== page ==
My mother, of blessed memory, hated the heat. Born in Lithuania, she spent the first 35 years of her life either there, or freezing her tushy off in Sweden (with a short stop in Bergen Belsen, also not exactly warm, balmy breezes). My mother loved freezing her tushy off, she hated the heat. When I first became engaged to The X, with an August date set for the wedding in Israel, my mother kvetched about the trip which would take place during the hottest month of the year. After the glass was broken and my mother hugged me under the chuppah, she whispered in my ear, “If you ever give birth to any babies in the summer, I am not coming to help!”
Mommy plans, God giggles…
Ever hear the phrase lazy days of summer? Hah! I have four of the most gorgeous daughters on the planet, each one more beautiful than the next, each one simply exquisite, each one born in the summer.
Three of my gorgeous girlies have birthdays at the end of July, all within two weeks of each other. Nomush, my maverick, decided to let me experience pregnancy during a record-breaking swelter, all the way through to the end of August.
And you know what? My mom came out each time to help! In the multiple diaper-induced coma back then I am not sure I fully appreciated her sacrifice. Back then we had no air-conditioning, and I’ve never seen anyone wait for the chill of the Jerusalem evenings more.
Five years ago I got married again, and yes, it was during the summer. When I called my mom with the good/bad news, she said to me, “Oy! Miraleh! Again with the summer?” And this time, with the wisdom accumulated over score of years (in between weddings), I absolved my mother from coming out. She loved the pictures I sent her.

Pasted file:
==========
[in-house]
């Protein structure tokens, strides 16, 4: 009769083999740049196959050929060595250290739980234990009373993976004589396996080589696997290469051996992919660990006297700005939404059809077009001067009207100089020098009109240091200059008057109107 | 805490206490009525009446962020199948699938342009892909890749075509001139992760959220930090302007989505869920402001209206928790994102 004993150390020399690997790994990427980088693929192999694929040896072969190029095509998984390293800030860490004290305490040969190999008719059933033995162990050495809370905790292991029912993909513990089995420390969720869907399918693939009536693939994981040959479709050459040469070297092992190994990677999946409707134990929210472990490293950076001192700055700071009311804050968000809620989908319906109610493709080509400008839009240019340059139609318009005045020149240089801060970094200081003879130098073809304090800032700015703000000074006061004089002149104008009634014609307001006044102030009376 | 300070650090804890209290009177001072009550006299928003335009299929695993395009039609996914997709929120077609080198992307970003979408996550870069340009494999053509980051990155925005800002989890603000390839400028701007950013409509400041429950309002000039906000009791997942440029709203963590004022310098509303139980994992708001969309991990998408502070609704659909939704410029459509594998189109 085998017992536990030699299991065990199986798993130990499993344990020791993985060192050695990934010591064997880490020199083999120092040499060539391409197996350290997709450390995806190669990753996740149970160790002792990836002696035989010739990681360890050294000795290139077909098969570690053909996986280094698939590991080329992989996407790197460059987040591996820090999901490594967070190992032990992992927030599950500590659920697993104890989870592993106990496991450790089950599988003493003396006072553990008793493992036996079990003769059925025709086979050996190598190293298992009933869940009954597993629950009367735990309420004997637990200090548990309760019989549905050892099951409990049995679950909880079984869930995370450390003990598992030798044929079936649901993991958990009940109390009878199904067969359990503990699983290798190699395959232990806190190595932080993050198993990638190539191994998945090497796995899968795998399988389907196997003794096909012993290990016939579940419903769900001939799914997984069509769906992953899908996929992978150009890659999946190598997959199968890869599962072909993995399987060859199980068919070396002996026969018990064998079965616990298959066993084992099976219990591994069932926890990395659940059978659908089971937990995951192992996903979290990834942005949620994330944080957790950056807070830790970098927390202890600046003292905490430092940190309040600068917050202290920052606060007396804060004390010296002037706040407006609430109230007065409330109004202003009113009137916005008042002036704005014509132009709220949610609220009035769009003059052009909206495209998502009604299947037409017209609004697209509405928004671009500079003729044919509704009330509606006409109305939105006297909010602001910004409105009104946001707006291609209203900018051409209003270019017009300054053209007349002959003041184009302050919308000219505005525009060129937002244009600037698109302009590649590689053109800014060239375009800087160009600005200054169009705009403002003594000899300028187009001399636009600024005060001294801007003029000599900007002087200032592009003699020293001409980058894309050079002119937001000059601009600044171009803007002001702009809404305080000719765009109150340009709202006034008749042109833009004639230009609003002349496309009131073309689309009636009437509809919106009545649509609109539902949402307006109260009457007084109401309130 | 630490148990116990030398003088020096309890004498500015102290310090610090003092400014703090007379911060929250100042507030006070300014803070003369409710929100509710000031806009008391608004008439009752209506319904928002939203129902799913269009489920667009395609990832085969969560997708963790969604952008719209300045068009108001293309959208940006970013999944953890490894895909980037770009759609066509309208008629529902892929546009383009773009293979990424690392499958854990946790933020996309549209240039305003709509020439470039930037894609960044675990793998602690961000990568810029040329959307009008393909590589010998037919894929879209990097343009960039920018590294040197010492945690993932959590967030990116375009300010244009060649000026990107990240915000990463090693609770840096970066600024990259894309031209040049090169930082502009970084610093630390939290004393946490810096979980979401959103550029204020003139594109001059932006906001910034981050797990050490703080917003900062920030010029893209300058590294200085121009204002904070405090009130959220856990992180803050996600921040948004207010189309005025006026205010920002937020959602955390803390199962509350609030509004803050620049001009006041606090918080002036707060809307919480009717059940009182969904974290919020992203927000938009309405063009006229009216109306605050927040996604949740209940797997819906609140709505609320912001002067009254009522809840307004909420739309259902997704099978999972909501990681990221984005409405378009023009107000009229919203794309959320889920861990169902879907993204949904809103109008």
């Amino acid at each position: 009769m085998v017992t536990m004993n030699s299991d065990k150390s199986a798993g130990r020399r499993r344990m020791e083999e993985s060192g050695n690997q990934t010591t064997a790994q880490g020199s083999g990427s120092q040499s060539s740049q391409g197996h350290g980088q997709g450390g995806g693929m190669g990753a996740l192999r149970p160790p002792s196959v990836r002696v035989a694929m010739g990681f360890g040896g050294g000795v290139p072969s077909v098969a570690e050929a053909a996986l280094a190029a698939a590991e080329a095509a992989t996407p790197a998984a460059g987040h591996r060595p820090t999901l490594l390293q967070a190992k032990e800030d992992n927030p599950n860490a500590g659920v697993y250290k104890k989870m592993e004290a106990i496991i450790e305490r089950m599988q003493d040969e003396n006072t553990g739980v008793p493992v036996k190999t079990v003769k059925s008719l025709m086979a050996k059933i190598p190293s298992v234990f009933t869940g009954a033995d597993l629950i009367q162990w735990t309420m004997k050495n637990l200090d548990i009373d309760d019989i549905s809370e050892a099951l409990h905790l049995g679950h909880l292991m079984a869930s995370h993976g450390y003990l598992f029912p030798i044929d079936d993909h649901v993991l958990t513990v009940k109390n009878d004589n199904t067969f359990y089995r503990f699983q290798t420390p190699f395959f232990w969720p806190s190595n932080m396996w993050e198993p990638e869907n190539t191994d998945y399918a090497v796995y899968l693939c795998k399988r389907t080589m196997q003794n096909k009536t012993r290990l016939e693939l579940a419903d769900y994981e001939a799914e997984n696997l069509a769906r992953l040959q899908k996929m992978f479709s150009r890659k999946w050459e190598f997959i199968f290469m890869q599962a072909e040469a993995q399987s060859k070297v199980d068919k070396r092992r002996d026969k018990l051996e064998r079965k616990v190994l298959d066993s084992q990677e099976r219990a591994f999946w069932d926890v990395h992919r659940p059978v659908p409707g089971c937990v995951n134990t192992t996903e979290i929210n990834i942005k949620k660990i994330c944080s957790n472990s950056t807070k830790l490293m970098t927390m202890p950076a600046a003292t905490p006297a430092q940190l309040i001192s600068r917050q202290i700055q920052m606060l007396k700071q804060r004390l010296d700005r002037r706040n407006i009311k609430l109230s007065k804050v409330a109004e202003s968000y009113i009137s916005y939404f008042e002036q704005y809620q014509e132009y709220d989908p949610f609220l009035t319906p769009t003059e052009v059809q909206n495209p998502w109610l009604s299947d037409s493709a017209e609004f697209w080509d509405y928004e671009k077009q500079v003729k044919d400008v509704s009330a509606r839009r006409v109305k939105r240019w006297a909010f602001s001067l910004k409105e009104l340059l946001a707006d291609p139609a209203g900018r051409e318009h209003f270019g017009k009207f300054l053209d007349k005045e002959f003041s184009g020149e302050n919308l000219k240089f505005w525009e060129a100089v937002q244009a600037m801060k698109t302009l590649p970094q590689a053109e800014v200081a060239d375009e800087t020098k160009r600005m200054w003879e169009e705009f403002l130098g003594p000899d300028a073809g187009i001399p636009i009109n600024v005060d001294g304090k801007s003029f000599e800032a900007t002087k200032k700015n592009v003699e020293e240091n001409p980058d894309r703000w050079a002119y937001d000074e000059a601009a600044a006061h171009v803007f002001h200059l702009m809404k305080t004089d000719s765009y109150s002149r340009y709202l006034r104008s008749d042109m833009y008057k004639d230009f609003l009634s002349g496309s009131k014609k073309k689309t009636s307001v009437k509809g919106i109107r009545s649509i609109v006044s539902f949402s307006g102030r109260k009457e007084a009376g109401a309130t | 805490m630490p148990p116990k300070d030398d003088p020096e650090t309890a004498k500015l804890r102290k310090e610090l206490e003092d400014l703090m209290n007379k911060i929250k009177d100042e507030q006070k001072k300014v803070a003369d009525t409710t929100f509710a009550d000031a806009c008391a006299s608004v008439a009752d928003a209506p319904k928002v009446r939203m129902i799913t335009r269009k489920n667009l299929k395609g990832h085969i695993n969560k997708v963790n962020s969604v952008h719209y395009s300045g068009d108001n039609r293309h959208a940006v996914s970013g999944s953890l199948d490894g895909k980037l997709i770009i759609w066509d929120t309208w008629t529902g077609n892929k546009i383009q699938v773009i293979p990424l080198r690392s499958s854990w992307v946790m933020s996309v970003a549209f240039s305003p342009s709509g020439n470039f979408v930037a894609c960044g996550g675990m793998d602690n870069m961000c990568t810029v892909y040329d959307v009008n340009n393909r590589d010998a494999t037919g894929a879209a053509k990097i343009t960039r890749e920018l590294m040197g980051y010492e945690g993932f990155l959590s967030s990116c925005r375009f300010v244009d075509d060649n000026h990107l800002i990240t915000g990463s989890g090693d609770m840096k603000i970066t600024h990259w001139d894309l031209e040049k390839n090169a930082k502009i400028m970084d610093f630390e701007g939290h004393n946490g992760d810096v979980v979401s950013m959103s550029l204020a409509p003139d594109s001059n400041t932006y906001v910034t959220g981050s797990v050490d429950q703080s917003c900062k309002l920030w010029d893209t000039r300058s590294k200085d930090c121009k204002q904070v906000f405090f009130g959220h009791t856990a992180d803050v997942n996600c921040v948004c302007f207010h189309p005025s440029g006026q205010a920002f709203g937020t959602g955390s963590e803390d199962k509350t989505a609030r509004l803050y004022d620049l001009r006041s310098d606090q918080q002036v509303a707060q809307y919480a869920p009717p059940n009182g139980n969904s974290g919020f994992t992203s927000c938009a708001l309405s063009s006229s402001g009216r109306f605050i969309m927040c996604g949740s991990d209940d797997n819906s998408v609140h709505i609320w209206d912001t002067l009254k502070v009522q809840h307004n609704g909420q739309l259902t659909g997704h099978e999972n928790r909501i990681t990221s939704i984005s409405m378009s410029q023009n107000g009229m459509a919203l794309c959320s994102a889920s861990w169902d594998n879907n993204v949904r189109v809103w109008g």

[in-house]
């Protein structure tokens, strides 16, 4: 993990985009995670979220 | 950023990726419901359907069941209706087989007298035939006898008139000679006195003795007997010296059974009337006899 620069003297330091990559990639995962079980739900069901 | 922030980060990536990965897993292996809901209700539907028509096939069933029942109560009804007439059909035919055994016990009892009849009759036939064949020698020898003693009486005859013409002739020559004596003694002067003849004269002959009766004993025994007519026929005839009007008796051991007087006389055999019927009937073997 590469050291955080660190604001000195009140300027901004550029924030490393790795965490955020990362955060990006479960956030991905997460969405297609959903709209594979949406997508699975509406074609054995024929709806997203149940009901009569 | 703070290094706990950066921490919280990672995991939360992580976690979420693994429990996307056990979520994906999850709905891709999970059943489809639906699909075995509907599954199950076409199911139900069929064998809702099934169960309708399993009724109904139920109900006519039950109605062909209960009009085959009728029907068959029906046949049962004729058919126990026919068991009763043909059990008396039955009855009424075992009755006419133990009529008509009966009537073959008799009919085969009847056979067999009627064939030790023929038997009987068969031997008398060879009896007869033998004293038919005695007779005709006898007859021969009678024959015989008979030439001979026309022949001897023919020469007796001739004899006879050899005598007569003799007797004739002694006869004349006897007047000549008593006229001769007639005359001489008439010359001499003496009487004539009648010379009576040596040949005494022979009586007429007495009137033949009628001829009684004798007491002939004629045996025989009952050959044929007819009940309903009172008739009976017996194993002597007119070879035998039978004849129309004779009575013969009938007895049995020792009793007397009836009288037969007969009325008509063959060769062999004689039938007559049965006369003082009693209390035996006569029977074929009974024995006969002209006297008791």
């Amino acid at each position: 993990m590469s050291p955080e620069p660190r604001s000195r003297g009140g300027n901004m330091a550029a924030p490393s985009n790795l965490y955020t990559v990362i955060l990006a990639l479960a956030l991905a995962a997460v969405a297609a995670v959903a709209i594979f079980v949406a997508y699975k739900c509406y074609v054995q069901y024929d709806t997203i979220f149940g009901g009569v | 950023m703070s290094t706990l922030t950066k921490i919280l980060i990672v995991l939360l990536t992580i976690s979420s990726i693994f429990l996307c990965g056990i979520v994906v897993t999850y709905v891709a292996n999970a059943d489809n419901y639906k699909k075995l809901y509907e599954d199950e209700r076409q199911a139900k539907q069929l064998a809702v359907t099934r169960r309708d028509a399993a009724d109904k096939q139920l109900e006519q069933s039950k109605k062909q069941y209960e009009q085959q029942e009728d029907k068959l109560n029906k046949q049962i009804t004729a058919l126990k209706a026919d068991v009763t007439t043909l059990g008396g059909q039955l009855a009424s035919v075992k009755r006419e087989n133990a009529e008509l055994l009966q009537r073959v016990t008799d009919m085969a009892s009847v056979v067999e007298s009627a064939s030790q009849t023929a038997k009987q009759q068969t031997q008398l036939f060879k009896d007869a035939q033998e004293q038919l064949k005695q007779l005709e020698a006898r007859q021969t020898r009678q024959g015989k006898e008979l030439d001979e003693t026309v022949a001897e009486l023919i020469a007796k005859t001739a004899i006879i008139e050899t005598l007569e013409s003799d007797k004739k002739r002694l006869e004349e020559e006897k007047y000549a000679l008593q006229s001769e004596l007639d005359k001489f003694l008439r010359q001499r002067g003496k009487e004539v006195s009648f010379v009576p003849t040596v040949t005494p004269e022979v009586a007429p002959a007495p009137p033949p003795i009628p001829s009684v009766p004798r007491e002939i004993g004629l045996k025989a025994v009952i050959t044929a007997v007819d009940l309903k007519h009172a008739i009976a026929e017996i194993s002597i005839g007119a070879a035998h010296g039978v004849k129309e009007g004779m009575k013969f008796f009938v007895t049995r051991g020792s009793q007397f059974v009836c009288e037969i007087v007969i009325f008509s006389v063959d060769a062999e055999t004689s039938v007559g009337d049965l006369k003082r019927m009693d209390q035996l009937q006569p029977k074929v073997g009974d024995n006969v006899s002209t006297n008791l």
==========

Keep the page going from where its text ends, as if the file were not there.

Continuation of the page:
So July and August can be busy months in the Miriyummy household. Once upon a time there were birthday parties to plan, Bat Mitzvah celebrations to coordinate, presents to buy, cakes to bake… oh yeah, the cakes! I once tried to get the girls to have ice-cream cakes for their parties, but all they really have ever wanted was a deep chocolate cake (like their Miri-mummy, can I blame them?).
Deep Chocolate Birthday Cake with Miriyummy Ganache
I’ve made bajillions of birthday cakes over the years, but back in 2004 the lovely Molly53 posted a cake on Recipezaar that has become THE birthday cake in our household. We accept no substitutions. I usually make a non-dairy version.
- 1 cup butter or 1 cup margarine (200 grams)
- 1 1/2 cups sugar
- 3 eggs, well beaten
- 1 cup cold black coffee
- 2 cups flour
- 1/2 cup cocoa
- 1/2 teaspoon salt
- 1/2 teaspoon vanilla
- 1 teaspoon baking soda
- 1 tablespoon vinegar
- 300 grams (12 ounces) dark chocolate
- 1 cup cream or non-dairy substitute (I use Rich Whip)
- Preheat oven to 180 degrees C (350 F).
- Grease and dust an 33 x 23 cm (13 x 9 inch) cake pan with cocoa. Actually, I just line it with parchment paper.
- Cream the butter and add sugar a little at a time.
- Add eggs the eggs one at a time, mixing well after each addition.
- Sift the flour, salt, baking soda and cocoa together 3 times. Sometimes I don’t bother to do this and the cake still bakes beautifully.
- Add the coffee to the batter alternatively with the flour mixture.
- Mix well after each addition.
- Then add vinegar and vanilla. Mix well again.
- Bake for about 30 to 40 minutes, or until your cake tester comes out dry. Leave to cool completely.
- To make the ganache, simply melt the chocolate and cream together, either on top of the stove over low heat, or nuked in the microwave for about three minutes.
- Pour over the cooled cake and let set.
- This cake actually tastes great when kept in the fridge. You can also decorate it with little silver sprinkles or anything that shows up well against the deep, dark chocolate of the ganache.
Today is the 12th of Elul — happy 25th birthday Nomush!
Today is the 22nd of August — happy 21st birthday Chip!